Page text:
• The cool thing is that the majority of these come from search terms that are not repeated in a given month. Looking at some of these “long tail” searches, it is clear that citizens are expecting Google to be able to answer questions that the government is authoritative for. If we can answer these questions in a single click, it’s a win for the citizen AND for the city. It will improve the citizen’s perception of how open we are, and reduce the number of calls and/or FOI requests we have to respond to.
  • It also has a rather nice side-effect for users of our on-site search. Information that previously would only have shown up if they had located the property search application is now inline with the other results in our Google Site Search implementation. Wouldn’t it be cool if staff could just perform a single search and it would display relevant records across all databases in the organization? There would obviously be some privacy concerns here, so this could only be done in-house using a system that honoured ACLs, but it sure is tempting. I may have to look into whether there is a valid business case for SharePoint data connectors or a Google Search Appliance…
  • In summary…
  • While I sincerely believe that we need to continue working on data downloads and exposing records to the web to meet highly technical and casual search access to information, I would also argue that we’re also about to get the carpet pulled out from under us again.Think about how Facebook works. You log onto the website and everything you see is about you. Your friends, your photos, the brands you have identified with. You may need to initially select what shows up, but once it’s there, it’s there every time you log in. Now think about how hard it is for a citizen to access all of the services they care about on your website.For instance, on Nanaimo’s website, users can sign up for emergency alerts, development permit tracking, bid opportunities, and many other services, but each time they come back the have to visit each of these applications individually. Once again, the way we provide information to our citizens and businesses is failing to measure up to current best practices.We need to provide a better experience the users who are still in the middle ground between having casual search answer all of their requirements but who don’t have the expertise to analyze the data themselves. We continue having to build _some_ applications, and we need to allow citizens to access the information they provide far more easily.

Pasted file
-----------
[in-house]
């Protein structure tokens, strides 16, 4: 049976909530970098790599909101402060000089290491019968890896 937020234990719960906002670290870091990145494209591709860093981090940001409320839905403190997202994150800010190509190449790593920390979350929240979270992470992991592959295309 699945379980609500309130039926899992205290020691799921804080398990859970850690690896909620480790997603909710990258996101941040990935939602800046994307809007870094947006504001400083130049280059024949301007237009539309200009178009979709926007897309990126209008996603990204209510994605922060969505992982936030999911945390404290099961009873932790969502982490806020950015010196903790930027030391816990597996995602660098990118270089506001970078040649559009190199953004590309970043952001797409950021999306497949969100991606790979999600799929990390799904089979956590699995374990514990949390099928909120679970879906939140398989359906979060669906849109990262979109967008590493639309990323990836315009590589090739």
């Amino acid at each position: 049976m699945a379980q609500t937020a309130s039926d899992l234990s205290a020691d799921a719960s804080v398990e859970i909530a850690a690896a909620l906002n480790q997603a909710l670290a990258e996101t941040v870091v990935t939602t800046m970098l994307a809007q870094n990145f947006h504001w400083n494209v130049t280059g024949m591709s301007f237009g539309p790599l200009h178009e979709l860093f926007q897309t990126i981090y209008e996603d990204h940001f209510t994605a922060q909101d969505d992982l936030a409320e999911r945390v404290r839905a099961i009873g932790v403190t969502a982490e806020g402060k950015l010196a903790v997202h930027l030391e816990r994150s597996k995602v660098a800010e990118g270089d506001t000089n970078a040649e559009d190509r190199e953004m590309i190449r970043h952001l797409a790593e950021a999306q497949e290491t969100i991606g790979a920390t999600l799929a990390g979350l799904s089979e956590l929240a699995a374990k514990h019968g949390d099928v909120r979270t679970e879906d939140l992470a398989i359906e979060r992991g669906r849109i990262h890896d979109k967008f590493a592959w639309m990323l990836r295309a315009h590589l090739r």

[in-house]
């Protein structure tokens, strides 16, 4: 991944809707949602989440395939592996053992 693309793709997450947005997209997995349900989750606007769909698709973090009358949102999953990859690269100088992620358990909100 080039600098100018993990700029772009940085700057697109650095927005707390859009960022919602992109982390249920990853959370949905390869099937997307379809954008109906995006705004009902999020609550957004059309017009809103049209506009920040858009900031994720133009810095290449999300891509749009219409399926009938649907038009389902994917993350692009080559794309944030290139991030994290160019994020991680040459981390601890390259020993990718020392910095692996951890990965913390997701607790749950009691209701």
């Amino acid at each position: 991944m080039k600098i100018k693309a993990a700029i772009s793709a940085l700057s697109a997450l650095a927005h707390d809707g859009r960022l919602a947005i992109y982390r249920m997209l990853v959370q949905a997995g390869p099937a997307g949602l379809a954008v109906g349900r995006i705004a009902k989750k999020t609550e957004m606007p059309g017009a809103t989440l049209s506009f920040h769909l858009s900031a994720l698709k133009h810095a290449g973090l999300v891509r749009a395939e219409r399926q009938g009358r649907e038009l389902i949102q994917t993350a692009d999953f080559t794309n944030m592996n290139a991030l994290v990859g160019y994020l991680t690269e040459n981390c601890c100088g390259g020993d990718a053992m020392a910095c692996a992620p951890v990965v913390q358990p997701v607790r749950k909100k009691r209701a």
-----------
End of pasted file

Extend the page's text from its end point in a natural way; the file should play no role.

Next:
• Last month, Nanaimo launched a new tool on its website that will make those applications we still need to build for the general public more useful and easier to find. Users can log in with any of a number of mechanisms (or they can still set up a local account). Once there, they will eventually be able to see information from all of the City of Naniamo online services they sign up for. We’ve just started out, so only a few services are currently covered, but we will soon be migrating the other personalized services on our site to this new system and adding more functionality.
  • If you have any questions, please feel free to contact me!
  • Open Data and Beyond. An Open Data Story from Nanaimo

    1. 1. An Open Data Story Or: Open Data and Beyond Jason Birch
    2. 2. Problem
    3. 3.,_Prime_Minister_episodes
    4. 4. “a new administration rode to power in the Vancouver Island city of Nanaimo on the familiar election promise of open government”“it was decided that the larger community should be invited to participate and tell us what information theyd like to make available.”
    5. 5. Approach
    6. 6. In the 21st century, data is at the heart ofeconomic activity; it is what drivesinnovation, efficiencies and productivity. - David Eaves
    7. 7. Findablilty precedes usability. In thealphabet and on the Web. You cant usewhat you cant find. - Peter Morville
    8. 8. Results
    9. 9. woo hoo!
    10. 10. What’s Next?
    11. 11. Thank You!